This one is less motivating than others. It is, however, a great read since it's about a legendary runner that every runner should know about and gives a great look into his life, accomplishments, and what drove him.
Runners and non-runners alike will enjoy this book for its in-depth look into a legendary individual.
Ease of Use
It's well-written and an easy read.
This book is only 168 pages long.
Criteria Used for Evaluation
Is the author a runner themselves or simply telling the story of a runner or runners?
Looking at the author of a book may be a good way to predict what kind of style the book will be written in, what kind of content the book may have, and whether their reputation or popularity will affect what you’re reading. If you end up liking a particular book, it might be a good idea to read more books written by the same author because you can assume that their other books will be similar. In the same vein, if you don’t like a specific book’s style or a certain author’s recognition for things you don’t like you probably won’t like their other works.
An author’s life experience can definitely help you decide whether or not their books will be for you. For example, if you pick up a book about running advice but you find out the author isn’t a runner and doesn’t have any experience running themselves then you probably won’t want to read their book. A little more research might lead you to discover that although the author isn’t a runner they are a cardiologist that writes about running science, and you may be more inclined to read one of their books. The details matter, and it’s useful to be informed about who is writing what you’re reading.
How motivating is the book?
In our search for the top ten motivational running books, we made sure that all our picks were relevant to runners and related to progress and motivation but we also made sure to consider multiple perspectives and a variety of content. Even though all of the books are generally about motivation and running, they are all unique and have plenty of different viewpoints and ideas.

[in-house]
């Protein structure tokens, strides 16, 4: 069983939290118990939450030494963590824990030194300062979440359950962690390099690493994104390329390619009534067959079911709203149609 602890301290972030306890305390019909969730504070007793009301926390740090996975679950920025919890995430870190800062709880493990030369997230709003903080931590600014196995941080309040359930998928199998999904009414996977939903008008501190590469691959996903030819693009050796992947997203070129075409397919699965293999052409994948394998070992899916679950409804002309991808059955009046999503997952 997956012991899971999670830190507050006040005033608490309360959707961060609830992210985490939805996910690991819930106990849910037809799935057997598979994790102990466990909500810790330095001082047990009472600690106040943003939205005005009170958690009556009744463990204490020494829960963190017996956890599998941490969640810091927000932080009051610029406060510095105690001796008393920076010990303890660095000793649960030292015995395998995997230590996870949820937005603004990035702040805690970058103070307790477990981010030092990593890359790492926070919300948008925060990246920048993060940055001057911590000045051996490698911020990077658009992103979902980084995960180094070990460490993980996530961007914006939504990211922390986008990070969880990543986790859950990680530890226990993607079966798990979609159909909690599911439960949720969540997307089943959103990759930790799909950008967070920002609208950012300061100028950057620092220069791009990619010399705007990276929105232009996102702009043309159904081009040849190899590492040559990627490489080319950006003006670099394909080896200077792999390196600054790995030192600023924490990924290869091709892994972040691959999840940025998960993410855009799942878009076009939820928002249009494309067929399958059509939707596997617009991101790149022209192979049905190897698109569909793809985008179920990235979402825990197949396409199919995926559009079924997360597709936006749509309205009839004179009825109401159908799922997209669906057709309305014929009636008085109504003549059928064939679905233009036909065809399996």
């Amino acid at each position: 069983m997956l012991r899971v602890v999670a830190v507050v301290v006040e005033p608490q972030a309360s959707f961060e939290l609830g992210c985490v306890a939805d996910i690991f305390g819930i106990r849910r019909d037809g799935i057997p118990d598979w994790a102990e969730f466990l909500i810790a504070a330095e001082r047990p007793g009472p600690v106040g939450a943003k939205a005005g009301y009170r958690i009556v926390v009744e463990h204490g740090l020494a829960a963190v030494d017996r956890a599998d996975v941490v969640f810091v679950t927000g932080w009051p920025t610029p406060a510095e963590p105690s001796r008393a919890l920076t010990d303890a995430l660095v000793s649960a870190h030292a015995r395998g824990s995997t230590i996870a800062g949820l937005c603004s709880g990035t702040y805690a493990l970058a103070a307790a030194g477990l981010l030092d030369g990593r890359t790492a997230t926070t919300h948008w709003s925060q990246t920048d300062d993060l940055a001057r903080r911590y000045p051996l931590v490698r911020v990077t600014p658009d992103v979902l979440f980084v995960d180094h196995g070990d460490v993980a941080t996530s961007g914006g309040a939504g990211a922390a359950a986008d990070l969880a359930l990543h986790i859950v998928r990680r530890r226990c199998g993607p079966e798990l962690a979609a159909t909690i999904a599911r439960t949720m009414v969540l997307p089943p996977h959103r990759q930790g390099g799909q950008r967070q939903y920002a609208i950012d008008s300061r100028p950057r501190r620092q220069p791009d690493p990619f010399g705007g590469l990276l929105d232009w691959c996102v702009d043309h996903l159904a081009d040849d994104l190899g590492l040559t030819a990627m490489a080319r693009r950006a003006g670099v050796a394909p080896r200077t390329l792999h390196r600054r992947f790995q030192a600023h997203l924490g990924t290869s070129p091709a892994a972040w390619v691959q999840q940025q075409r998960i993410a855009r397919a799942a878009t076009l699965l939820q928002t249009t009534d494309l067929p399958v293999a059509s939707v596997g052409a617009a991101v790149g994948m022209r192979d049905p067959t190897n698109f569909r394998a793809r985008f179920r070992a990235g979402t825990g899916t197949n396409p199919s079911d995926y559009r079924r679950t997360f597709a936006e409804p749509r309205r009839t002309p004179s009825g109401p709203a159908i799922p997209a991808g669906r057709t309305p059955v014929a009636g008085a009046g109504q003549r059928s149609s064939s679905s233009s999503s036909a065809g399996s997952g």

Being aware of what topics you’re looking for while also being open-minded about content can help you find a larger variety of books as well as books you wouldn’t have necessarily read right off the bat.
What type of audience is the book written for? Long-distance? Ultra? Sprinters? Will non-runners enjoy it?
Hand in hand with the topic we also took into consideration the targeted audience of each book. Some of the books on our list include content about the science of running, but they aren’t just for professional runners with a background in scientific study. They are easily readable by a variety of runners and even non-runners, and that’s clearly who they are intended for.
On the flip side, there are excellent books out there that target specific audiences, such as sprinters or joggers, as well as plenty of manuals and advice books on running that are motivational, they just aren’t suited for our list because they are so specific and intended for specific readers. We chose books that are open to most audiences and provide information that can be enjoyed by experts and newbies alike.
Ease of Use
How well-written and easy to read is the book?
With this factor we looked at how easy or difficult it is to read the book. Every author has a different writing style and some are better at writing than others. Almost all of these books are written by accomplished runners so obviously they aren't writers first and writing may not be their core competency. We didn't want to recommend any books that are super dense or difficult to read. The title of this buying guide is Motivational Running Books after all. Trying to get through a dense and/or poorly written book is no fun and it certainly won't motivate you to get out there and run, unless of course it bores you to death and there's nothing else to do! But all joking aside, we felt it was important with this buying guide to bring you books that are well-written and easy to read as well as motivational so that you'll quickly get pumped up and ready to hit the pavement, trails, or track.